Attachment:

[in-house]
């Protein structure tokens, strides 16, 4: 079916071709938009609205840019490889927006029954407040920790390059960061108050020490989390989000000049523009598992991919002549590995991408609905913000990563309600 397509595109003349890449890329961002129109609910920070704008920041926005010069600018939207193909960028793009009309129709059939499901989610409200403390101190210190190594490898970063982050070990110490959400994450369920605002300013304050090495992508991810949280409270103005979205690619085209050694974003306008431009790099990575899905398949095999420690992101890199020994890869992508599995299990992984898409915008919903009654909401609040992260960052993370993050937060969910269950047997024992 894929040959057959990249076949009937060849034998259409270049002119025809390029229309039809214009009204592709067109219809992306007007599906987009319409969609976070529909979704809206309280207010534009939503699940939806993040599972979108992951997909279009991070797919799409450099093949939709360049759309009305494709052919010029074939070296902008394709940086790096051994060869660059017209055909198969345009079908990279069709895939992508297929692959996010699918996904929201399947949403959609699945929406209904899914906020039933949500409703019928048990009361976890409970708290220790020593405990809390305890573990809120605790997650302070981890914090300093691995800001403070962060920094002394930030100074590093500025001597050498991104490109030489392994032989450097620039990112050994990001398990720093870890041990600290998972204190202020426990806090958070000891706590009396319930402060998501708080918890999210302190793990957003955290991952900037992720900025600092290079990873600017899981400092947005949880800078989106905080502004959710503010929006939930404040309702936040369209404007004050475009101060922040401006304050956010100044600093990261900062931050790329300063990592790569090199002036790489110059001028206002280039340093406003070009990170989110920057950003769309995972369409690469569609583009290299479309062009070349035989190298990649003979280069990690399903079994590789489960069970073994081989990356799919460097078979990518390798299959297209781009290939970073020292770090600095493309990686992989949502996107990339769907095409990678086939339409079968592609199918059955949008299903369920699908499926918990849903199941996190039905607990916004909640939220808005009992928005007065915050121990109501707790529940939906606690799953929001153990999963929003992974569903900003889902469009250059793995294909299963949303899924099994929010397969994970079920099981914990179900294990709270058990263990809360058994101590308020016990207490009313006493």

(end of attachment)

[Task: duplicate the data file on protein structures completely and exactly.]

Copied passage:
[in-house]
């Protein structure tokens, strides 16, 4: 079916071709938009609205840019490889927006029954407040920790390059960061108050020490989390989000000049523009598992991919002549590995991408609905913000990563309600 397509595109003349890449890329961002129109609910920070704008920041926005010069600018939207193909960028793009009309129709059939499901989610409200403390101190210190190594490898970063982050070990110490959400994450369920605002300013304050090495992508991810949280409270103005979205690619085209050694974003306008431009790099990575899905398949095999420690992101890199020994890869992508599995299990992984898409915008919903009654909401609040992260960052993370993050937060969910269950047997024992 894929040959057959990249076949009937060849034998259409270049002119025809390029229309039809214009009204592709067109219809992306007007599906987009319409969609976070529909979704809206309280207010534009939503699940939806993040599972979108992951997909279009991070797919799409450099093949939709360049759309009305494709052919010029074939070296902008394709940086790096051994060869660059017209055909198969345009079908990279069709895939992508297929692959996010699918996904929201399947949403959609699945929406209904899914906020039933949500409703019928048990009361976890409970708290220790020593405990809390305890573990809120605790997650302070981890914090300093691995800001403070962060920094002394930030100074590093500025001597050498991104490109030489392994032989450097620039990112050994990001398990720093870890041990600290998972204190202020426990806090958070000891706590009396319930402060998501708080918890999210302190793990957003955290991952900037992720900025600092290079990873600017899981400092947005949880800078989106905080502004959710503010929006939930404040309702936040369209404007004050475009101060922040401006304050956010100044600093990261900062931050790329300063990592790569090199002036790489110059001028206002280039340093406003070009990170989110920057950003769309995972369409690469569609583009290299479309062009070349035989190298990649003979280069990690399903079994590789489960069970073994081989990356799919460097078979990518390798299959297209781009290939970073020292770090600095493309990686992989949502996107990339769907095409990678086939339409079968592609199918059955949008299903369920699908499926918990849903199941996190039905607990916004909640939220808005009992928005007065915050121990109501707790529940939906606690799953929001153990999963929003992974569903900003889902469009250059793995294909299963949303899924099994929010397969994970079920099981914990179900294990709270058990263990809360058994101590308020016990207490009313006493």